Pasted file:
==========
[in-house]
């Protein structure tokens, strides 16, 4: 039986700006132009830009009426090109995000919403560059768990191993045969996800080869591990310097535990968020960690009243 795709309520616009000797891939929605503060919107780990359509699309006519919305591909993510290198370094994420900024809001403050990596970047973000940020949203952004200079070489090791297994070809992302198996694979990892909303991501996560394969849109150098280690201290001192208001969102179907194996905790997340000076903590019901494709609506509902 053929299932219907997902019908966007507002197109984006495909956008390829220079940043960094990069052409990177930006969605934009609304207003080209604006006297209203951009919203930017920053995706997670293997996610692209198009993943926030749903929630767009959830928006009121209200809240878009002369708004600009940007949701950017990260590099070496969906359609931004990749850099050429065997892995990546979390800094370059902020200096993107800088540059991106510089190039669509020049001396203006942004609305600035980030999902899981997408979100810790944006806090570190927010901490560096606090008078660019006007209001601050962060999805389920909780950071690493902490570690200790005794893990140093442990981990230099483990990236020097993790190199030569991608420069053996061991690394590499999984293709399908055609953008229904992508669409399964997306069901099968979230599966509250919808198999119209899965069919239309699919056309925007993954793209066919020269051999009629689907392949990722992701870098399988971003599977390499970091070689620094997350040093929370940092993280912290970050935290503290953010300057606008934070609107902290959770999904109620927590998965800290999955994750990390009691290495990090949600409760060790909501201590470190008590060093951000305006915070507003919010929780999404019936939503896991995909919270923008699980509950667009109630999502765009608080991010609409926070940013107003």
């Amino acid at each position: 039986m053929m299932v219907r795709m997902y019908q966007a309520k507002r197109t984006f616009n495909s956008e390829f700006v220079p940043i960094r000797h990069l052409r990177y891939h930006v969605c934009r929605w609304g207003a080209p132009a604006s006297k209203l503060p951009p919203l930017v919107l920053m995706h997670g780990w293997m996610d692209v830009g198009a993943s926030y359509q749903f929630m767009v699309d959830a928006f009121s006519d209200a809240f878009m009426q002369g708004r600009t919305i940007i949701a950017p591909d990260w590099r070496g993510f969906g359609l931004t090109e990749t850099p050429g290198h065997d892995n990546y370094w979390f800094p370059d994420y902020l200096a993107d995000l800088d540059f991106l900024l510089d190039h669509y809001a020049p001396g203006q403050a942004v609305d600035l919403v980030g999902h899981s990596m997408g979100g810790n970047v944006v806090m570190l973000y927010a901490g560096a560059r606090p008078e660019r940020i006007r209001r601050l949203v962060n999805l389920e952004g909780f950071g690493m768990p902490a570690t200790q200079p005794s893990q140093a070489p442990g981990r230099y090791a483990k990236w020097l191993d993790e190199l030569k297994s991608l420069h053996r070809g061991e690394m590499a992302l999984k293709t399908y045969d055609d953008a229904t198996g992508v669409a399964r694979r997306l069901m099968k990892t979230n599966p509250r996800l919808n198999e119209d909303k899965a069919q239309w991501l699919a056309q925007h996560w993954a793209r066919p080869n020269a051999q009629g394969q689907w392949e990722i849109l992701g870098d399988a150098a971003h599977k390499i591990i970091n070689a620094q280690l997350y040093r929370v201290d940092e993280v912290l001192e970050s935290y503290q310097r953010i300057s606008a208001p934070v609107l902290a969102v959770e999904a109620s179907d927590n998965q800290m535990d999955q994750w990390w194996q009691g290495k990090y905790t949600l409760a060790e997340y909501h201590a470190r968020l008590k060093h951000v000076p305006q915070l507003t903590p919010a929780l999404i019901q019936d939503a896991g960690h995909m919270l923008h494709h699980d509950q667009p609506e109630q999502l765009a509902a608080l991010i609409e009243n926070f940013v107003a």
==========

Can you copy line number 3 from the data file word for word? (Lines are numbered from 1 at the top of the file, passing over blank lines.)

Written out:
């Amino acid at each position: 039986m053929m299932v219907r795709m997902y019908q966007a309520k507002r197109t984006f616009n495909s956008e390829f700006v220079p940043i960094r000797h990069l052409r990177y891939h930006v969605c934009r929605w609304g207003a080209p132009a604006s006297k209203l503060p951009p919203l930017v919107l920053m995706h997670g780990w293997m996610d692209v830009g198009a993943s926030y359509q749903f929630m767009v699309d959830a928006f009121s006519d209200a809240f878009m009426q002369g708004r600009t919305i940007i949701a950017p591909d990260w590099r070496g993510f969906g359609l931004t090109e990749t850099p050429g290198h065997d892995n990546y370094w979390f800094p370059d994420y902020l200096a993107d995000l800088d540059f991106l900024l510089d190039h669509y809001a020049p001396g203006q403050a942004v609305d600035l919403v980030g999902h899981s990596m997408g979100g810790n970047v944006v806090m570190l973000y927010a901490g560096a560059r606090p008078e660019r940020i006007r209001r601050l949203v962060n999805l389920e952004g909780f950071g690493m768990p902490a570690t200790q200079p005794s893990q140093a070489p442990g981990r230099y090791a483990k990236w020097l191993d993790e190199l030569k297994s991608l420069h053996r070809g061991e690394m590499a992302l999984k293709t399908y045969d055609d953008a229904t198996g992508v669409a399964r694979r997306l069901m099968k990892t979230n599966p509250r996800l919808n198999e119209d909303k899965a069919q239309w991501l699919a056309q925007h996560w993954a793209r066919p080869n020269a051999q009629g394969q689907w392949e990722i849109l992701g870098d399988a150098a971003h599977k390499i591990i970091n070689a620094q280690l997350y040093r929370v201290d940092e993280v912290l001192e970050s935290y503290q310097r953010i300057s606008a208001p934070v609107l902290a969102v959770e999904a109620s179907d927590n998965q800290m535990d999955q994750w990390w194996q009691g290495k990090y905790t949600l409760a060790e997340y909501h201590a470190r968020l008590k060093h951000v000076p305006q915070l507003t903590p919010a929780l999404i019901q019936d939503a896991g960690h995909m919270l923008h494709h699980d509950q667009p609506e109630q999502l765009a509902a608080l991010i609409e009243n926070f940013v107003a």